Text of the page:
There are many examples throughout the Old Testament of God himself resolving injustice. This is the most literal way God impart his will relating to justice onto mankind. In Old Testament scriptures there were references to two types of judgments. The first type of judgment is one of acknowledgement of injustice and a punishment, and the other is in reference to a final judgment or a judgment day. Examples of instances where God “executed judgment” against those he recognized to be unjust come in Genesis 2:17, Exodus 32:26-35 and Isaiah 66:16. All of these sections of scripture have God as the judge and give punishments to injustices that have occurred. The other type of God’s judgment portrayed in the Old Testament is one that refers to a “final judgment” where God judges goodness versus evil (Ecclesiastes 12:14). This threat of a final judgment incentivizes good and just behavior by humans.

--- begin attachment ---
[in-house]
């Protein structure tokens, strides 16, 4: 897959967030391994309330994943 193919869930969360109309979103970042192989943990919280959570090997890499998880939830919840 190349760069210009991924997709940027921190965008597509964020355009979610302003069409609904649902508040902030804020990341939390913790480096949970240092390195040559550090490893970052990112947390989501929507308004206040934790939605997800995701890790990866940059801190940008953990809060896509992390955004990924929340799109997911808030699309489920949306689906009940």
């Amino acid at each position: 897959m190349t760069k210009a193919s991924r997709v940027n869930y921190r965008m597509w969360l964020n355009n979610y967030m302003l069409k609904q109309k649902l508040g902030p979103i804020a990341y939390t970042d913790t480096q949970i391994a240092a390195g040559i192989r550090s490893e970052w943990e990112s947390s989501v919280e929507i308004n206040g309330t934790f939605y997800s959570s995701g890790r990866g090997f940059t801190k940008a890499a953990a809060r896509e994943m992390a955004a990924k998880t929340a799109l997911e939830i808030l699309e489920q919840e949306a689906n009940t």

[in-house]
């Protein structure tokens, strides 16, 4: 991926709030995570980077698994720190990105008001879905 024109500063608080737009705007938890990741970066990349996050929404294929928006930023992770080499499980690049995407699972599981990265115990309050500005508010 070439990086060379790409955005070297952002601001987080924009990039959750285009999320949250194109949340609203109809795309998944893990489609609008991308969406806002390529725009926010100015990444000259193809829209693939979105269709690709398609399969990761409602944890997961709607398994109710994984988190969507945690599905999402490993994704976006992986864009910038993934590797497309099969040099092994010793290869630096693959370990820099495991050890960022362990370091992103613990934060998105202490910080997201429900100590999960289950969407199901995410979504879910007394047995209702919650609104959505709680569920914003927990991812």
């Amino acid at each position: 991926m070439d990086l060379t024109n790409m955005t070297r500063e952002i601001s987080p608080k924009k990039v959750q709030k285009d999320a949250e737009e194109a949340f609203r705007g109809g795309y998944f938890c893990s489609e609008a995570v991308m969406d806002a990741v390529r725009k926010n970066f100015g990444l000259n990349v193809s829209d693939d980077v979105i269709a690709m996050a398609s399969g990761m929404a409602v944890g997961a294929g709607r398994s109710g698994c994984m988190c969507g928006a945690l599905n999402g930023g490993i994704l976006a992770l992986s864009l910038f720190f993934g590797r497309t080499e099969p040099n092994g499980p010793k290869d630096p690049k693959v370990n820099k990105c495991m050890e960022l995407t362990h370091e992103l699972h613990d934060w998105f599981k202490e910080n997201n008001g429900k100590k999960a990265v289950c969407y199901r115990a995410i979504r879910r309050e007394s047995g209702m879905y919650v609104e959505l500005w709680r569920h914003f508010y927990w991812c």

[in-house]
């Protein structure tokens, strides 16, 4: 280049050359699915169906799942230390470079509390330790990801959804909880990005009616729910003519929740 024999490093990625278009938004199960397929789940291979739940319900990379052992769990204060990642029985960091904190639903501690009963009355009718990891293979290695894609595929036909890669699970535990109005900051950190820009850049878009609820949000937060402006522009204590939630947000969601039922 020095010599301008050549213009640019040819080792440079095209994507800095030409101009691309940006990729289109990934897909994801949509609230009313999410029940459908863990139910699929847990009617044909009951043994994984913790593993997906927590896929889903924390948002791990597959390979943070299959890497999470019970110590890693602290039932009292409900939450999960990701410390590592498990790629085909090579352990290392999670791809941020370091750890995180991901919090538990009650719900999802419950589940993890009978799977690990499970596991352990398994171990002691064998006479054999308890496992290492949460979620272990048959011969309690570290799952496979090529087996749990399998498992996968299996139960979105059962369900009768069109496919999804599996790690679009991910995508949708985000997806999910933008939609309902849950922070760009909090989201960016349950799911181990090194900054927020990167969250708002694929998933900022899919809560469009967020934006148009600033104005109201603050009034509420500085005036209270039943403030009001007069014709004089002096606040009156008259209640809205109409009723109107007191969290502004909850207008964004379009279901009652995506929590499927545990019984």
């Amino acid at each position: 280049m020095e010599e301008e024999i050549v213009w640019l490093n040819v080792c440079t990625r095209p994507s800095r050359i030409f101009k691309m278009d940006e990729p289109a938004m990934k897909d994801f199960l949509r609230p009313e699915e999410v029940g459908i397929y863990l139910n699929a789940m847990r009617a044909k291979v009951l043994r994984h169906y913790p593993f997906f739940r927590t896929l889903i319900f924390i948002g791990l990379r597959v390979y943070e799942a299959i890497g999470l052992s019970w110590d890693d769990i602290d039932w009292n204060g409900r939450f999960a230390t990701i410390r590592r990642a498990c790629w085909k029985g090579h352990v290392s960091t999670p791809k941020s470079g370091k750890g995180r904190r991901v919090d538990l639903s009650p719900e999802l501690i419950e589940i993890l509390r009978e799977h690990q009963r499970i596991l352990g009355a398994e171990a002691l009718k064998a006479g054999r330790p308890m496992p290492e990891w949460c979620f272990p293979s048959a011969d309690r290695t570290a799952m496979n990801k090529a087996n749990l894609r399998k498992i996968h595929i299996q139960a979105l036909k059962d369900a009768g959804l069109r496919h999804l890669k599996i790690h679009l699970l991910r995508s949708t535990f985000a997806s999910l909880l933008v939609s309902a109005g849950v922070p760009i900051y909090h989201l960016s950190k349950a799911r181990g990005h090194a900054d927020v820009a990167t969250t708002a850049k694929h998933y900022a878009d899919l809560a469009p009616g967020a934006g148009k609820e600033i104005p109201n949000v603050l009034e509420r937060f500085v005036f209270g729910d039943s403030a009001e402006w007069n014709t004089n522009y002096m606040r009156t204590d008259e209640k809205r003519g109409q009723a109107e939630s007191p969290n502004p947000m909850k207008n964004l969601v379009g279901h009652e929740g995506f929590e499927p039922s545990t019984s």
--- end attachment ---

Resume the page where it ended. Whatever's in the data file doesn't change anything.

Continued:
Justice in the New Testament

Justice is a significant theme in the New Testament as well, but the concept and execution of Justice shifted slightly. The New Testament authors exhibit a different portrayal of justice, there is a change from the powerful God that should be feared that is presented in the Old Testament, to a more loving God in the New Testament (Foster n.d.). This depiction of a loving God and the call to seek him out and the opportunity to achieve salvation by acting justly and living his will, is brought about by the life and mission of Christ.